Spencer Evans (left) is the Mariachi and Erin Mei-Ling Stuart is Joey McGee in David Szlasa’s My HOT Lobotmy at CounterPULSE. Photos by Katrina Rodabaugh.
Last time out, theatrical innovator David Szlasa had a hit with a bomb.
He explored the creation of the atomic bomb in 2006’s Gadget. Now he’s attempting to discover the stupid things we’re doing as a society and postulating about how we’ll regret them in the future.
The show is My HOT Lobotomy, a Z Space Studio production created and directed by Szlasa with choreography by his frequent collaborator, Sara Shelton Mann, and with music chosen through an online contest. More on that in a minute.
For Szlasa (pronounced Sla-za), lobotomies are one of those things (not unlike the atomic bomb) that seemed like a good idea at the time but, with hindsight, turned out to be quite ludicrous.
“In the span of about 50 years, what seemed to be a serious solution to an issue of psychological distress seems ridiculous now,” Szlasa explains. “I started thinking about those kinds of things happening now that we’ll look back on as quite absurd, and I realized the notion of burning fossil fuels to move us around in our cars and planes will be looked on as equally as ridiculous as a lobotomy was. It may take more than 50 years, but future generations will look back on this strange time when we burned core elements of the earth to get us from here to there. There will be a much more beautiful solution in the future.”
In the show, which opens Friday, Oct. 17 at CounterPULSE and continues through Nov. 2, Szlasa has created a character named Joey McGee who, like many of us, wants to make a difference but doesn’t know quite what to do. We can go buy an energy-efficient light bulb at Home Depot, but it was shipped from China. The contradictory bits of information fighting for our attention can be overwhelming.
“For the character of Joey, the solution is a lobotomy,” Szlasa says. “He figures that’s the sexy way out. He hires a caretaker before he self-lobotomizes, and the caretaker is a songwriter. That’s where the music comes in.”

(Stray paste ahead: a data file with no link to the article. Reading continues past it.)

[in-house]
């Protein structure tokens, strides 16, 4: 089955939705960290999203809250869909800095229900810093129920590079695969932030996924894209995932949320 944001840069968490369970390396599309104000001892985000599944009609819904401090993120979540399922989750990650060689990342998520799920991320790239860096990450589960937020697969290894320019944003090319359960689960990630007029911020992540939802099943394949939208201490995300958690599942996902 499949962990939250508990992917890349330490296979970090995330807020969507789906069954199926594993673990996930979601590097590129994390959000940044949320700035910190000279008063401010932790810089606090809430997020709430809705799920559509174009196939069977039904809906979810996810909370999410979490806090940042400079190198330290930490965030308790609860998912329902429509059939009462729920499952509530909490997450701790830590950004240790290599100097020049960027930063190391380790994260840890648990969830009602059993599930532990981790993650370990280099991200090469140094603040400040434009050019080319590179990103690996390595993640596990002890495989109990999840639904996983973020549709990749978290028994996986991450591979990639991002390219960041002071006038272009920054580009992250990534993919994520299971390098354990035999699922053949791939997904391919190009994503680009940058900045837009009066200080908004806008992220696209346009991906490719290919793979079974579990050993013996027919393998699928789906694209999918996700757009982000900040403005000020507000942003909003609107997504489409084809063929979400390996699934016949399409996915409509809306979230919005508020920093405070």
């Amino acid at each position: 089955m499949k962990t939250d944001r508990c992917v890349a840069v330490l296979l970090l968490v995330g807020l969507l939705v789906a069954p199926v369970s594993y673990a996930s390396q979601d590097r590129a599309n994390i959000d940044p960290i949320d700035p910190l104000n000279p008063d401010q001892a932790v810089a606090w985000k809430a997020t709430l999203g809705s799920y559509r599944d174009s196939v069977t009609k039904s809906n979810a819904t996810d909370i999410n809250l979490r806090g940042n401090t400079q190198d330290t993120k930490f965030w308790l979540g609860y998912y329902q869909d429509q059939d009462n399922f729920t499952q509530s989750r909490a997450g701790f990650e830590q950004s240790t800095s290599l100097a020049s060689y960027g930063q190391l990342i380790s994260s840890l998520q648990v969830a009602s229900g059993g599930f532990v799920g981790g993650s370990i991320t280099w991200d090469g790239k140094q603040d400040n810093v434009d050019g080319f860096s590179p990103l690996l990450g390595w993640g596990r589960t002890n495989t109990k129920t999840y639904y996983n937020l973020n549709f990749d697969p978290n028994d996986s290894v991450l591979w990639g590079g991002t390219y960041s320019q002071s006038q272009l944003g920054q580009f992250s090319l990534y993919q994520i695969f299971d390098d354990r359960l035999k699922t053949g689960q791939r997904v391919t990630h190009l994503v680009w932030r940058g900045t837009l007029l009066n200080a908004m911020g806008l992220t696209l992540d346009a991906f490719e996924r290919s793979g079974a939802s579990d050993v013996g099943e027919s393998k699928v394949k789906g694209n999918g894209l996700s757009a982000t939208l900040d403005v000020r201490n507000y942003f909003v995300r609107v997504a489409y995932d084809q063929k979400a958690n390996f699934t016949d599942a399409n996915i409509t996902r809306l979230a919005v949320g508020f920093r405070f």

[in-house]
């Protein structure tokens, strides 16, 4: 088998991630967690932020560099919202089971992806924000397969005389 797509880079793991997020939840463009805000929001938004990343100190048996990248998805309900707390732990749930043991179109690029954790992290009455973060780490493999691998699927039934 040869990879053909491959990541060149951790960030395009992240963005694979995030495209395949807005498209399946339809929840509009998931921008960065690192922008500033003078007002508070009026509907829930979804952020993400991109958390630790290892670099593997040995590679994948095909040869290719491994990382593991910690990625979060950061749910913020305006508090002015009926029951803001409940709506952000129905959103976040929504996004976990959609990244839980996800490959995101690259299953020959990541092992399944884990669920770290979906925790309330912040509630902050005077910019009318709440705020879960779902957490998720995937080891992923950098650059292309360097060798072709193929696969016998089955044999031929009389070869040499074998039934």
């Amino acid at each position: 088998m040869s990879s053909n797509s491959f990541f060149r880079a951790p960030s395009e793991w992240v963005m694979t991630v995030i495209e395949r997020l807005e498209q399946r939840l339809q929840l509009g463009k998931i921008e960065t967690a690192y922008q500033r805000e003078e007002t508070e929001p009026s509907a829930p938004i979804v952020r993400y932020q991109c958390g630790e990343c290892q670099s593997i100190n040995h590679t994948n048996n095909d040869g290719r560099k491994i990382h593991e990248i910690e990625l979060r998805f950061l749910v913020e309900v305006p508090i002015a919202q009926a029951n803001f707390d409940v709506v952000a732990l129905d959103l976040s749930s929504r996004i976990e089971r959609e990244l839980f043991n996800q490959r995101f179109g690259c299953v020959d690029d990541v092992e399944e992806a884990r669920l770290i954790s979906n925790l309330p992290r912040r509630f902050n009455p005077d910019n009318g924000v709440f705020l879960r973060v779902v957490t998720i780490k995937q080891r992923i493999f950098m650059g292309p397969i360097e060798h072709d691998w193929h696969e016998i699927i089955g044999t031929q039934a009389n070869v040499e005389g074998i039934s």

In what he describes as “meta-meta theater stuff,” Joey, a man, is played by a woman, Erin Mei-Ling Stuart. And Spencer Evans plays the Mariachi, a sort of traveling minstrel/troubadour, who sings about why Joey did what Joey did.
The 70-minute, one-act show, which features Joey’s choreographed exercise routines and Szlasa’s trademark video collages, also includes songs by Sean Hayes, Carrie Baum, Joshua Lowe and Cody James Bentley. Several months ago, Szlasa put out a request for songs for his show and promoted the contest on various Web sites (www.zspace.org, www.counterpulse.org) and on MySpace and other social networking sites.
Szlasa received more than 60 songs from artists around the country.
“Part of this was to find songs for the show and to do research,” Szlasa says. “We were vague about what we wanted: songs about global warming. The songs I was sent helped me get a better handle on what other creative thinkers are doing about the issue. We chose three songs and commissioned a song by Sean Hayes, a local songwriter. You can hear all the songs at www.myspace.com/myhotlobotomy.
Growing up in rural New York, Szlasa saw touring shows and thought theater meant Annie. When he headed to New York City to work in theater, he had every intention of getting into musical theater. But life had other plans for Szlasa, who spent 10 years in New York as a video, lighting and set designer for theater, dance and gallery installations.
The Oakland resident has been in the Bay Area for three years and says he likes being part of the community here.
“This is a great town to build an audience and develop technique,” he says. “In New York, it’s super competitive, space is at a premium and money is hard to come by. I’m fortunate to get to do the work I’m doing here, and hopefully what the work does – with the content and the form – is work on different levels technically and is satisfying for me and for the audience as it provides insight into things we deal with on a daily basis and gives us a different way to think about it.”
Here’s Szlasa doing a little lobotomy research: